On Tuesday we met with L. We were worried that she wasn’t really grasping what the restoration means and we were worried that it wasn’t going to go anywhere, but when we met with her later in the week we realized that she understands more than we realize because of the cultural/language barrier. (I never learned any gospel words in Chinese). But she’s doing really well. I’m not sure if she’ll be ready to take that step of baptism before she goes back to China, but we’ve been in contact with the Church in China to get her set up to still go to church and be a part of a ward. She just won’t be able to be baptized until she comes back out of China. But I have hope that she was led to us for a reason and that the time will come when she is ready. SHe told us that she believes the gospel is true, she just doesn’t understand it. Which is okay. We want her to feel ready before she gets baptized. But I was seriously impressed on how much of the gospel that I don’t fully understand per se, but I feel like I believe it enough to feel that it’s true.

Sister Henry and Sister Hammock

We were also in Zürich on Tuesday with Präsident Blaser, the Stake Präsident for a coordination meeting with the Zone leadership from both Zones. Präsident Blaser is a prime example of an inspired leader. He cares so much about missionary work and is truly one of many people that I admire and respect on my mission. He has done so many good things for this Stake and he is just so in touch with the Lord’s inspiration.

On Thursday we were back in Switzerland for Zone Konferenz where we met Präsident Kohler and his family. It was just so strange to see the difference between him and Präsident Miles. While we were sitting there listening to Präsident Kohler speak I just had this overwhelming rush of sadness/jealousy come over me for all the missionaries that get to have more time to be with Präsident Kohler. His vision for this mission is incredible and I am just so jealous that I don’t get to experience where this mission is going to go. But I know that the Lord called me on my mission at this time for a reason.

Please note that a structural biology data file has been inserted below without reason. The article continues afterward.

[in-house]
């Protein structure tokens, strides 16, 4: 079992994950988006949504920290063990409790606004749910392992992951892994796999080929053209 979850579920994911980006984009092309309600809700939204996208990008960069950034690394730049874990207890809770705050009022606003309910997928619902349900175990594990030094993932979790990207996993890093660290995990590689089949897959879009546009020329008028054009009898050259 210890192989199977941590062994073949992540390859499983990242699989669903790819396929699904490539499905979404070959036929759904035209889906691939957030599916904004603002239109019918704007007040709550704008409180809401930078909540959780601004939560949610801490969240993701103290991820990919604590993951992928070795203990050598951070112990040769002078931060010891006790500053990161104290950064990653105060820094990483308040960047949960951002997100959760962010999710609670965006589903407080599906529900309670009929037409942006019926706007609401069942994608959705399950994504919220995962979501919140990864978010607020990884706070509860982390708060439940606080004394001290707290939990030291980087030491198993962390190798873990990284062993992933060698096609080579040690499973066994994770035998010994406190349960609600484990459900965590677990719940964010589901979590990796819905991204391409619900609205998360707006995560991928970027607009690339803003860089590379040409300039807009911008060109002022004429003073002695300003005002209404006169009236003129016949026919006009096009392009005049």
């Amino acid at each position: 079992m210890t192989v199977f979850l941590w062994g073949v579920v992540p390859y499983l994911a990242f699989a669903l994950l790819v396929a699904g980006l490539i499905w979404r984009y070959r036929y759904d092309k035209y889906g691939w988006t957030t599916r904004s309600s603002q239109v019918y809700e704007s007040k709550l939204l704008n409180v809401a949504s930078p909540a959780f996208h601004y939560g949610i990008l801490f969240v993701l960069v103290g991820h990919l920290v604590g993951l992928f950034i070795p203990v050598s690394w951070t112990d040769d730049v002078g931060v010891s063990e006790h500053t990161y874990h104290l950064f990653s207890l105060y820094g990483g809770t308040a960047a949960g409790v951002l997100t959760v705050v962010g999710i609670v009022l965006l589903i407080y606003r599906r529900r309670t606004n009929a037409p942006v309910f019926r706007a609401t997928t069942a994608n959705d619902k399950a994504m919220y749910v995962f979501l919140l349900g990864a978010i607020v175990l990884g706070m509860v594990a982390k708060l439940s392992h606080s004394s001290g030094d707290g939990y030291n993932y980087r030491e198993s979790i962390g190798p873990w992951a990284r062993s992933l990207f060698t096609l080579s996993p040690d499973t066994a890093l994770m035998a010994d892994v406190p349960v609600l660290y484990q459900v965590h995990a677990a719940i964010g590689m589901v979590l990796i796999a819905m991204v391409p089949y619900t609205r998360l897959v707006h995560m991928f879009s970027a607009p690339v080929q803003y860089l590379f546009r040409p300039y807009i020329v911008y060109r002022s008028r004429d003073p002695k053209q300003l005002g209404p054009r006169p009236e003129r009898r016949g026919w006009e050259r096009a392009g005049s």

The Fourth of July was a fun day. We met with Schwester Kautz, one of the members here in Singen who loves America and Americans. So we brought an American flag, no bake cookies, and sang the star spangled banner with her. She loved it. We also had a night with the Zimmermans, well two of the Zimmermans, Antje and her daughter Joyce, and we hung up the flag, ate hamburgers and watched part of the Germany v. France game. Of course, Germany won. It’ll be interesting to see who wins against Brazil. I’m honestly wondering if Germany does get to the final game if we’ll be allowed to watch it. That would be awesome!!!!!

We’ll be going to München this week for MLC and I’ll get to see Sister Smith!!! But it’ll also be really interesting to see what President Kohler is like in these Leadership meetings. I’m really interested to see the changes that he makes to the mission, if he makes any this early on.

Well, this week has been quite the emotional rollercoaster for me. I’m torn between so many thoughts and things and I just don’t know what to think. Most of the time I just don’t think about it because it just confuses me. It doesn’t feel real and I still feel like I have four or five months left. But this week as I was reading in the New Testament, in my desperate attempt to finish the entire standard works before the end of my mission. (For any future missonaries, begin this quest at the begining of your mission and not when you have about eight months left. It’s a bit knapp.) And while I was reading I found a scriputre in Colossians 3 that says:

“And whatsoever ye do, do it heartily, as to the Lord, and not unto men.”